[Dr Mackintosh, in his History of Civilisation in Scotland, vol. L p. 247, writes: "During this period a new form of defensive work was gradually introduced, usually called the Norman type of castle. The earliest remains of castles of this style in Scotland belong to the thirteenth century, and the best examples of them were the castles of Loch-in-dorb, Hermitage, Bothwell, Kildru’nmy, Caerlaverock, and Dirleton. These appear to have been built in the latter half of the thirteenth century. Massive walls of enormous strength were the chief features of these structures, but they presented little distinctive art characteristics, as strength and defence was the original idea and end contemplated by their owners." ]

The magnificent gateway on the east side, built of freestone, was a pointed arch of the early English style. The walls were built of whinstone and granite. According to Sir Thomas Dick Lauder, "the lime used in the building of the castle was brought in the state of stone in creels on horses’ backs from the quarries near to Grantown, and burned at limekilns on the opposite side of the hill from the loch."

The massive iron gate (one of the few distinctive Scottish "yetts" now in existence) which guarded the entrance, may still be seen at Cawdor Castle.

The outer walls were seven feet thick, and are still, in spite of the "gnawing teeth of time," almost 30 feet in height. Within the inner walls were the keep, banqueting hall, chapel, and domestic offices. Nor were dungeons, those necessary adjuncts of mediaeval strongholds, awanting.

The most notable event in the history of Loch-in-dorb was its siege by Sir Andrew Moray, Regent of Scotland, and its relief by Edward III. of England in 1335. A civil war was raging in Scotland round the rival claims of Edward Baliol and David Bruce to the throne of Scotland. At this time David Bruce was a prisoner in England, while Sir Andrew Moray was Regent of Scotland.

On St Andrew’s Day, 1335, the Earl of Athol, who was besieging Christian Bruce, sister of King Robert, in Kildrummie Castle, was surprised and slain in the forest of Braemar. His wife, Catherine de Beaumont, fled for refuge to the Castle of Loch-in-dorb, where she was besieged for seven months by Sir Andrew Moray. All the early historians of Scotland gave prominence to this notable siege and its subsequent raising.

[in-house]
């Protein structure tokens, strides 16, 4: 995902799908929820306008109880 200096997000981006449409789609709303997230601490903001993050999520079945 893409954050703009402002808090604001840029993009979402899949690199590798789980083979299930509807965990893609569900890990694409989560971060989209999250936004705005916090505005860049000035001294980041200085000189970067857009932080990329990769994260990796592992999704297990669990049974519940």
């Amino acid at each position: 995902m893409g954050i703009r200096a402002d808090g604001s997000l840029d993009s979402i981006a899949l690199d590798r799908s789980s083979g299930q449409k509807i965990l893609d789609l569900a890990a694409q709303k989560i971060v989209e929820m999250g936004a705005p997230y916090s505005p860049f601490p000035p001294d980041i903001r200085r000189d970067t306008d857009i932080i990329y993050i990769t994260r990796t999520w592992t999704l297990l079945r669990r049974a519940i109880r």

The account given by Hector Boece, Canon of Aberdeen, as translated by Bellenden in Cronikles of Scotland, is probably the most complete. John of Fordoun’s account is similar; the only difference is his mentioning that Edward of Baliol accompanied the King, and that they brought away "the wife and heir of David, Earl of Athol."

King Edward left Blair Athol on 12th June 1336, and arrived with 500 horsemen at Loch-in-dorb on 15th June. The country was densely wooded, trackless and inhospitable, and many horses were lost on the way. Both the above historians omit to mention the masterly retreat of Sir Andrew Moray when almost surrounded by the large army of Edward. It is to this feature that Andrew of Wyntoun devotes special attention in Book VIII. of his. Cronykil. The besieging army lay on the east side of the lake, on a flat peninsula opposite the Castle, and the double ditches and redoubts may still be traced.

"That time the Erlis wyfe Dawy,
With other ladyis that were lovely,
Were in Lochindorb lyand,
And when the King of England
Herd that so thae ladyis
Were environed with thare enemies
He busk’d to rescue them thane
With twenty thousand chosen men."

The force of Sir Andrew Moray, alarmed at the near approach of such a large army, fell into a panic, which was only allayed by the example of perfect coolness set by their leader. He was about to celebrate mass, and would not permit a move until his devotions were ended. At last his steed was led forth, and his men clamoured for him to mount with all haste. He delayed until a broken piece of his armour was repaired.

"He leaped on syne, and in array
Held welle his folk, and held his way,
And when the English saw thame there,
Hold so together all their men
They followed noucht out of array."

Sir Andrew managed his retreat so skilfully, and availed himself so well of the nature of the ground, that King Edward was entangled in the intricacies of the forest and lost sight of him. The King, believing the enemy to be still in front, pressed on in pursuit till the forest grew thinner, when he saw that he had been outmanoeuvred. He camped for the night, and next day returned to Loch-in-dorb, where he stayed for some time. On his departure, he conveyed the Countess of Atholl and her ladies to a place of safety in the south. He was so enraged at having been baffled by the Regent, that in revenge he ravaged and burned Morayland. Sir Walter Scott styles the masterly retreat of Sir Andrew Moray one of the finest actions of the period, and most characteristic of Scottish generalship." There is a local tradition to the effect that the besiegers made an attempt to flood the Castle by constructing a dam at the north-west end, where the stream issues from the loch. The barrier, however, proved too weak and broke, several of the besiegers being drowned in the impetuous rush of waters.